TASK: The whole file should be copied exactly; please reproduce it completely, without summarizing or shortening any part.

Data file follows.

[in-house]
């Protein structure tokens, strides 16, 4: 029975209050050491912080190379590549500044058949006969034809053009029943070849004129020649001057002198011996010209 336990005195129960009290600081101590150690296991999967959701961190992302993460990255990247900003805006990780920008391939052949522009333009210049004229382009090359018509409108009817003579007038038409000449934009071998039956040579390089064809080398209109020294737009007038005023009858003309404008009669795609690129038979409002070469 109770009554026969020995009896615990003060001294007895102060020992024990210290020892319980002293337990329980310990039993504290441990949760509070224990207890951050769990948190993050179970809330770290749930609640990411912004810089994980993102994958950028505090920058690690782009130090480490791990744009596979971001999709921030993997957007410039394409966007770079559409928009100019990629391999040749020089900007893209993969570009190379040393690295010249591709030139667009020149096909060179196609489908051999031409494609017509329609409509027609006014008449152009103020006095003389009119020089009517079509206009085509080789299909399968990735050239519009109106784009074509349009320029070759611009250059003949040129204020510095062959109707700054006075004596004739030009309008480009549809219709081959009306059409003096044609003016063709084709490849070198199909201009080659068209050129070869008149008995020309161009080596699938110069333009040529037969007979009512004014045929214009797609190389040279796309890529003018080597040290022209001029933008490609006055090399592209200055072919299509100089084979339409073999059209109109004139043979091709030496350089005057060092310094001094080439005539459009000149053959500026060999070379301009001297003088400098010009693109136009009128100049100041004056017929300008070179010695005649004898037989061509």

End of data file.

[in-house]
């Protein structure tokens, strides 16, 4: 029975209050050491912080190379590549500044058949006969034809053009029943070849004129020649001057002198011996010209 336990005195129960009290600081101590150690296991999967959701961190992302993460990255990247900003805006990780920008391939052949522009333009210049004229382009090359018509409108009817003579007038038409000449934009071998039956040579390089064809080398209109020294737009007038005023009858003309404008009669795609690129038979409002070469 109770009554026969020995009896615990003060001294007895102060020992024990210290020892319980002293337990329980310990039993504290441990949760509070224990207890951050769990948190993050179970809330770290749930609640990411912004810089994980993102994958950028505090920058690690782009130090480490791990744009596979971001999709921030993997957007410039394409966007770079559409928009100019990629391999040749020089900007893209993969570009190379040393690295010249591709030139667009020149096909060179196609489908051999031409494609017509329609409509027609006014008449152009103020006095003389009119020089009517079509206009085509080789299909399968990735050239519009109106784009074509349009320029070759611009250059003949040129204020510095062959109707700054006075004596004739030009309008480009549809219709081959009306059409003096044609003016063709084709490849070198199909201009080659068209050129070869008149008995020309161009080596699938110069333009040529037969007979009512004014045929214009797609190389040279796309890529003018080597040290022209001029933008490609006055090399592209200055072919299509100089084979339409073999059209109109004139043979091709030496350089005057060092310094001094080439005539459009000149053959500026060999070379301009001297003088400098010009693109136009009128100049100041004056017929300008070179010695005649004898037989061509």